My thinking is that the then-big wigs in office feel that the most incriminating evidence will not be available to the commission – Clarke’s confession statement, Khan’s cooperation and Simels’ testimony. If the Commission fails to secure those documents, then PPP leaders will walk free. There will be substantial proof pointing to Khan’s penetration of Jagdeo’s government and Khan’s role in Waddell’s murder; information that most media operatives have. But if there is no material on the cooperation with American authorities by Clarke and Khan, the commission’s work will be inelegantly incomplete.

The release of the relevant documents by US authorities on the testimony of Clarke and Khan is a delicate matter that will involve complex negotiations. The Guyana Government has the skills to pursue those discussions. I doubt the US will be disinterested. Too many people lost their lives, state security was compromised by the acceptance of drug traffickers into the workings of the police force, senior government ministers were participants in a labyrinthine conspiracy of death and violence, and Guyana had experienced a hell no West Indian society ever endured. The US government should release the papers.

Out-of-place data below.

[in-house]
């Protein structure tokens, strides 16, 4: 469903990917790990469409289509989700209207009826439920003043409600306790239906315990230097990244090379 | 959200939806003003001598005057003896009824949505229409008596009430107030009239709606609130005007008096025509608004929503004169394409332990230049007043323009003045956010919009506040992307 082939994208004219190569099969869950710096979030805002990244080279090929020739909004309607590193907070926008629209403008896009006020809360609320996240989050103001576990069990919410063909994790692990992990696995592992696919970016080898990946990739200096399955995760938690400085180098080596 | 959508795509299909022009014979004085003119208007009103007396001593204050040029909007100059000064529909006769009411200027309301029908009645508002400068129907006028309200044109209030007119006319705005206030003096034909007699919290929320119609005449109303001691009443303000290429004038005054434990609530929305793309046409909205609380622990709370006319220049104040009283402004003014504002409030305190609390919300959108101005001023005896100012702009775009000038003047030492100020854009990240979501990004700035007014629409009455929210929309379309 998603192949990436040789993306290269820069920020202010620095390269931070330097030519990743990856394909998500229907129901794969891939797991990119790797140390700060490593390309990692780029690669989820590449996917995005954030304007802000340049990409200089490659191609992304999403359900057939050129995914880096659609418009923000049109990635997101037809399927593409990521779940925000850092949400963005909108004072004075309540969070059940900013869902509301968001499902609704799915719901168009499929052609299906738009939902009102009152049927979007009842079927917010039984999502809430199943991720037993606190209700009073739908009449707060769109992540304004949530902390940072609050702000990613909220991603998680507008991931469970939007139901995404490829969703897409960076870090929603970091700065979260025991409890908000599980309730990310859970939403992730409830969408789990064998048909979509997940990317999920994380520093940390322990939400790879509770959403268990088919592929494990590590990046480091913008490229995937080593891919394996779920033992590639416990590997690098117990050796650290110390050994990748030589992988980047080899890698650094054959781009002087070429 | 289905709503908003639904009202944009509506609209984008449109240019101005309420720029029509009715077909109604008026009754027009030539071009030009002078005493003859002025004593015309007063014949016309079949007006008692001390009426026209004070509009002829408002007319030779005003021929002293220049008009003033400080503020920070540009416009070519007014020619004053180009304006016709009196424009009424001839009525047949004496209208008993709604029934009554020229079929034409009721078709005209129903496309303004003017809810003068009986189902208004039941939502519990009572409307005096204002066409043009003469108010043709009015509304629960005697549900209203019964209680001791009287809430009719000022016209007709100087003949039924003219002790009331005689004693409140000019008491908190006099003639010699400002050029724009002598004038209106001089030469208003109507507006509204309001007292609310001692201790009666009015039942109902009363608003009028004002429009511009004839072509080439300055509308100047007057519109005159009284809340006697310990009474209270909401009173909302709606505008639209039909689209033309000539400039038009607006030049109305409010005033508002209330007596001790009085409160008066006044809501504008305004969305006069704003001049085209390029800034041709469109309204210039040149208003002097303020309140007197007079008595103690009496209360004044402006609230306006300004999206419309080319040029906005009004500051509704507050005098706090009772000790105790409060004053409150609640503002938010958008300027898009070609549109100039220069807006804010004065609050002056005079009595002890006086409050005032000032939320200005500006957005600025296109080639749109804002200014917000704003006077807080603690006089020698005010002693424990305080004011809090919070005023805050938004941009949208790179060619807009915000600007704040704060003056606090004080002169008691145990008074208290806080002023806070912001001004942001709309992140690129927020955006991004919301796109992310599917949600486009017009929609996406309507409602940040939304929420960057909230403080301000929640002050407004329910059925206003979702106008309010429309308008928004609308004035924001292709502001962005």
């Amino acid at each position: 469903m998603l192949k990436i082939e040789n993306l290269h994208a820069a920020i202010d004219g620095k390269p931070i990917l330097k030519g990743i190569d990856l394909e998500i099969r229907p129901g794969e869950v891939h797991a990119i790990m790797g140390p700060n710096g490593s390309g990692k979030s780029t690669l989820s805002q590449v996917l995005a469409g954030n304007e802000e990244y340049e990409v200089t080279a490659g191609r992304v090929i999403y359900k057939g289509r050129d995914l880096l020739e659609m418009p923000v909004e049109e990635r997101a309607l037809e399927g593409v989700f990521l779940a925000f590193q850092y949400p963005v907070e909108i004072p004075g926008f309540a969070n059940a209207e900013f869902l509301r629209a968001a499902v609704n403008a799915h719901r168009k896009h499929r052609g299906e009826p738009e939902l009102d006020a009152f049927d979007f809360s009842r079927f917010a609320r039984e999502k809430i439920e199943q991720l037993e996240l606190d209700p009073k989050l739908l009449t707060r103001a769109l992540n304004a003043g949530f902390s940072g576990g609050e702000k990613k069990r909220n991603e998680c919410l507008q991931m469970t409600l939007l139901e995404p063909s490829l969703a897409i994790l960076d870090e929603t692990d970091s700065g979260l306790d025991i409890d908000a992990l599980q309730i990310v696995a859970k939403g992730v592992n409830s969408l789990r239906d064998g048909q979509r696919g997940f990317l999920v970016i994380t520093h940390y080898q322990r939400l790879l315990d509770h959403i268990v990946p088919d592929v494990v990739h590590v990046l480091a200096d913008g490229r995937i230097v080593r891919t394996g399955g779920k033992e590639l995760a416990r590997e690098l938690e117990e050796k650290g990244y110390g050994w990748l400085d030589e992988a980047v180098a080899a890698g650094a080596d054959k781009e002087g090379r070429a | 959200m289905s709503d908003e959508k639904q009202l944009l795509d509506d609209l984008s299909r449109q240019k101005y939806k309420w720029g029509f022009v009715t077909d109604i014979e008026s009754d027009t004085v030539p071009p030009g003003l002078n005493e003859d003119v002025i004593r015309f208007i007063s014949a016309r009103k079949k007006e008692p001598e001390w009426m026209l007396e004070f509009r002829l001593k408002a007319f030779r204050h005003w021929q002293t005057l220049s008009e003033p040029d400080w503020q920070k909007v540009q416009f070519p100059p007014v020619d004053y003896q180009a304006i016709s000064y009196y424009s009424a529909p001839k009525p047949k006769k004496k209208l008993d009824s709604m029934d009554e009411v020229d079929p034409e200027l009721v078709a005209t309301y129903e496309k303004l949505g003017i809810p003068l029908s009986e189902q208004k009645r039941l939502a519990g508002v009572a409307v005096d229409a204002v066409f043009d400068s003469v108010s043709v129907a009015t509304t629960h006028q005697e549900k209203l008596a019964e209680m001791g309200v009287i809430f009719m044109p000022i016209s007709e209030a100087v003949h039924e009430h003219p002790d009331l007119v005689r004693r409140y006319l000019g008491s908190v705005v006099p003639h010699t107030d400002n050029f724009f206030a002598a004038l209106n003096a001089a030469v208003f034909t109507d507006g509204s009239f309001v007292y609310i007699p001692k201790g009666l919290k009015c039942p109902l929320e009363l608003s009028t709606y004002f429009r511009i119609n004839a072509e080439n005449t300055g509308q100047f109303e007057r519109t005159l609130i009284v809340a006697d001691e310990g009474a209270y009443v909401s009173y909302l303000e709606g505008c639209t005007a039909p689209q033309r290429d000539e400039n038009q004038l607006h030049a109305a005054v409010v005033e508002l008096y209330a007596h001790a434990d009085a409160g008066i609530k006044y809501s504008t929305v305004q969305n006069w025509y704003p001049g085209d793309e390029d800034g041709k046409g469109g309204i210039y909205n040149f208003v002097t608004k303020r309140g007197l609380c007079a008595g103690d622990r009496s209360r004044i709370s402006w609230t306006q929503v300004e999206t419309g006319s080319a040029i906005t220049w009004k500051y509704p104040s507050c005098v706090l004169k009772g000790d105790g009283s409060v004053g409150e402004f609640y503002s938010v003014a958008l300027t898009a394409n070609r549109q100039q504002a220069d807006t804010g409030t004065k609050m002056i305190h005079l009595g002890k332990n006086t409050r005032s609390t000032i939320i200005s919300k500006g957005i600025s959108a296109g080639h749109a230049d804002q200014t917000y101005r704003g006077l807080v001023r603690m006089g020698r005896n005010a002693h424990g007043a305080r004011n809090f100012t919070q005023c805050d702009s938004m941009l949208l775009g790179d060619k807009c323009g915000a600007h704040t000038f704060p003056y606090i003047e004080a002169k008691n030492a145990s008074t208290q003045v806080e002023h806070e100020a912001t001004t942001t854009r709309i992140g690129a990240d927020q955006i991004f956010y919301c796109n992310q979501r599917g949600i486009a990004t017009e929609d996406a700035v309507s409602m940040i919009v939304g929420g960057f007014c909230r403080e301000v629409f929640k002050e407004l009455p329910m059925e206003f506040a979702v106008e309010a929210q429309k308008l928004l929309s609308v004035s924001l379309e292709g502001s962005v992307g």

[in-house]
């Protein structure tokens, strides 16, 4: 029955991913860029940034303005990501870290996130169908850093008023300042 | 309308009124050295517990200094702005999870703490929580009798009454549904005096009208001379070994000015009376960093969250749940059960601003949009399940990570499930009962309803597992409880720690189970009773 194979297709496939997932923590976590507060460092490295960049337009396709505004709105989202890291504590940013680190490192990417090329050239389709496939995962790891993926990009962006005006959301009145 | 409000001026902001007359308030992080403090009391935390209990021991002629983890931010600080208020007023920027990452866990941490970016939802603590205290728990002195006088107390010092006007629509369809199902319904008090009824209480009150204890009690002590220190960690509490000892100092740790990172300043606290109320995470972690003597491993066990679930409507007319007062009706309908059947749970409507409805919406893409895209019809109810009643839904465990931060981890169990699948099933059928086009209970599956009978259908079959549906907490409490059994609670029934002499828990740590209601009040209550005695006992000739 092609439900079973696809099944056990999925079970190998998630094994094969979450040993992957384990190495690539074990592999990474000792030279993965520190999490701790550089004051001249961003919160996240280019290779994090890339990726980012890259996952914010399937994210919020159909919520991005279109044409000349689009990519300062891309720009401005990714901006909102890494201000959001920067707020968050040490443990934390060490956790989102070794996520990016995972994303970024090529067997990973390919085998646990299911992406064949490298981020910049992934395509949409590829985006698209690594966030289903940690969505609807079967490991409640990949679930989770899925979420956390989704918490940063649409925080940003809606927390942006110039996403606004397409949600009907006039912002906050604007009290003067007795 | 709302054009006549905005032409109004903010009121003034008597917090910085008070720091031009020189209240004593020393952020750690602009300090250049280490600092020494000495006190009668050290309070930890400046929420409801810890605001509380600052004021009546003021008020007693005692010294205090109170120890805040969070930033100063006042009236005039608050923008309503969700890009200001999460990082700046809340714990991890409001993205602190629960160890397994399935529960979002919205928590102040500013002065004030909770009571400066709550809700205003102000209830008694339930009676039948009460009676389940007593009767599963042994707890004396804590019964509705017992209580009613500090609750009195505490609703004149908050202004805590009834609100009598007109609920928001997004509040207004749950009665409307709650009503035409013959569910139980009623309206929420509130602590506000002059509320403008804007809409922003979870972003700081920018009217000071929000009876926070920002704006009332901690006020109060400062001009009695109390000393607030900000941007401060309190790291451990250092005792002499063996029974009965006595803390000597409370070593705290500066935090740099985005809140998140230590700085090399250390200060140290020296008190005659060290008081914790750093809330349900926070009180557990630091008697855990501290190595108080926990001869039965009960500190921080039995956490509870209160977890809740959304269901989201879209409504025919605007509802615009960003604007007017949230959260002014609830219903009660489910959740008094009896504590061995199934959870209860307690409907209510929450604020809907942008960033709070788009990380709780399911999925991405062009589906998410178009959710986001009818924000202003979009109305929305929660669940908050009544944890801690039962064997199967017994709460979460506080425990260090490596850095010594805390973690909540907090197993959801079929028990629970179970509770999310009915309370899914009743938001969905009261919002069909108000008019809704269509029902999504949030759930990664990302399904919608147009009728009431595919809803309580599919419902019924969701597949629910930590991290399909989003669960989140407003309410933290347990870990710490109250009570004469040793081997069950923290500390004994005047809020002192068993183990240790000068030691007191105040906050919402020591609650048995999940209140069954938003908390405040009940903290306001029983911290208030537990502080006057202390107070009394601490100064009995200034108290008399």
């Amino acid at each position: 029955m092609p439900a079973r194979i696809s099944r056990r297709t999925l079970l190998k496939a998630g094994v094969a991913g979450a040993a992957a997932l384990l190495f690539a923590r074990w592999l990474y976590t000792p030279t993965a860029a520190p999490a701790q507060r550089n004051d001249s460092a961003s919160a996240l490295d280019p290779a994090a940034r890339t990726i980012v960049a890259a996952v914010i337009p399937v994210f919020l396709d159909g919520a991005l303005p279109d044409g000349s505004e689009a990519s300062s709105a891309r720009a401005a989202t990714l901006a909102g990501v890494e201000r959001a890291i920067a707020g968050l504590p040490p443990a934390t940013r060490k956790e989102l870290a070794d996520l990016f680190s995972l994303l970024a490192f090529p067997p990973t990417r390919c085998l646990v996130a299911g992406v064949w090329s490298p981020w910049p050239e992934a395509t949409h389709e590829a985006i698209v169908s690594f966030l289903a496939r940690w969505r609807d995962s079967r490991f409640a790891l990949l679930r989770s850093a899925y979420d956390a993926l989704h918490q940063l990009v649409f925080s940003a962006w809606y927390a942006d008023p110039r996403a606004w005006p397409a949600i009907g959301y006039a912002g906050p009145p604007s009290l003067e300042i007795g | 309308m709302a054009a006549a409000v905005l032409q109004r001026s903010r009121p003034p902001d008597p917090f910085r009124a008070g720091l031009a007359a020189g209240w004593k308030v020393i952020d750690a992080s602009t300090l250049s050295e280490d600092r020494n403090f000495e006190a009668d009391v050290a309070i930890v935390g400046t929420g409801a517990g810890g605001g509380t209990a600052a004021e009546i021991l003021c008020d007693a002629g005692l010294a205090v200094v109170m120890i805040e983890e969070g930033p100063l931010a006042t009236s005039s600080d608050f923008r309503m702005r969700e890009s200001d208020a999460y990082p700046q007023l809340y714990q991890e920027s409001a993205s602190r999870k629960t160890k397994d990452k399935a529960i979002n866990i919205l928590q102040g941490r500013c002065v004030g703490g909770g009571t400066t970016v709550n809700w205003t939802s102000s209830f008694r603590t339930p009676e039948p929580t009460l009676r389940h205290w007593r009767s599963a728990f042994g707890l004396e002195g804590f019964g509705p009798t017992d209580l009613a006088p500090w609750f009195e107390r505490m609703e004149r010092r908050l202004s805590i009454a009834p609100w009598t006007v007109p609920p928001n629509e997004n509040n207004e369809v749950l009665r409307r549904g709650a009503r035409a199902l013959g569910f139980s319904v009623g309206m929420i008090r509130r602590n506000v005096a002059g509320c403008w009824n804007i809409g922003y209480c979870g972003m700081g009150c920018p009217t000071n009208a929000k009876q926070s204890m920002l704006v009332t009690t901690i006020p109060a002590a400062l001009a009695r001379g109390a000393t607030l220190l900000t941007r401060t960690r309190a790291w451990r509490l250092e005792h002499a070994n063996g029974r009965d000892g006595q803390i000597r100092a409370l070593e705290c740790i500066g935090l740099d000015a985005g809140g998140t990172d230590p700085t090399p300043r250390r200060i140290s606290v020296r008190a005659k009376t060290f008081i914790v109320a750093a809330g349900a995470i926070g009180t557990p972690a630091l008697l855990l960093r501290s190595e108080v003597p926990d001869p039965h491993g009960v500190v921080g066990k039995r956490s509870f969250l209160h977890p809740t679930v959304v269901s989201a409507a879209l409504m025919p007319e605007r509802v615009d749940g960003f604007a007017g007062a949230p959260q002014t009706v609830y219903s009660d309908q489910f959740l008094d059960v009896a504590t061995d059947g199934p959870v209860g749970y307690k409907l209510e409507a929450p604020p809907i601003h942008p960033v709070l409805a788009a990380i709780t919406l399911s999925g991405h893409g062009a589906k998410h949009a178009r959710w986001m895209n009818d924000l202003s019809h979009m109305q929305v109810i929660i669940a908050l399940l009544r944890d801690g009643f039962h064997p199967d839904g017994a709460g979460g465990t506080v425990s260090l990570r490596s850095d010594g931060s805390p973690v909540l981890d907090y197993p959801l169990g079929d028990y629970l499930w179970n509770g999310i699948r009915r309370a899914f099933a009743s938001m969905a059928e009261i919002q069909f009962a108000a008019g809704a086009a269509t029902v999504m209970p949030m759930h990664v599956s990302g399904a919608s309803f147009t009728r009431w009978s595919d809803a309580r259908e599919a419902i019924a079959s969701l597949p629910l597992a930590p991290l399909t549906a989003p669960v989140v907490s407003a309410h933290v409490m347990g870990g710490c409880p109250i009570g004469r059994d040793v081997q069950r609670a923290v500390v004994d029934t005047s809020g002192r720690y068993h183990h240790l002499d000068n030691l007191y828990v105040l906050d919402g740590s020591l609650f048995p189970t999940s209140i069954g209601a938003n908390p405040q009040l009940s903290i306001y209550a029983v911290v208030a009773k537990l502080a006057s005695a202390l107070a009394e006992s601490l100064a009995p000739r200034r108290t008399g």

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Comments

  • Veda Nath Mohabir  On 02/02/2018 at 2:44 pm

    I will be quoting some sections of Eusi Kwayana’s 2005 book: “The Morning After” in order to expose Freddie Kissoon’ selective and “lazy” and perfidious. But then again, he has a Tamasic-Rajasic nature, as I explained in an earlier post.
    Kissoon, as is customary, indicts the PPP leadership. You will see, inter alia, that the ‘extra-judicial killings were already in force in 2001 when the PPP was returned to power (so as to undermine the duly elected PPP gov’t) not 2002, as Kissoon is trying to pin the killings on the PPP. Let’s see what the book says.
    Horace Campbell in 2004 writes in the Foreword: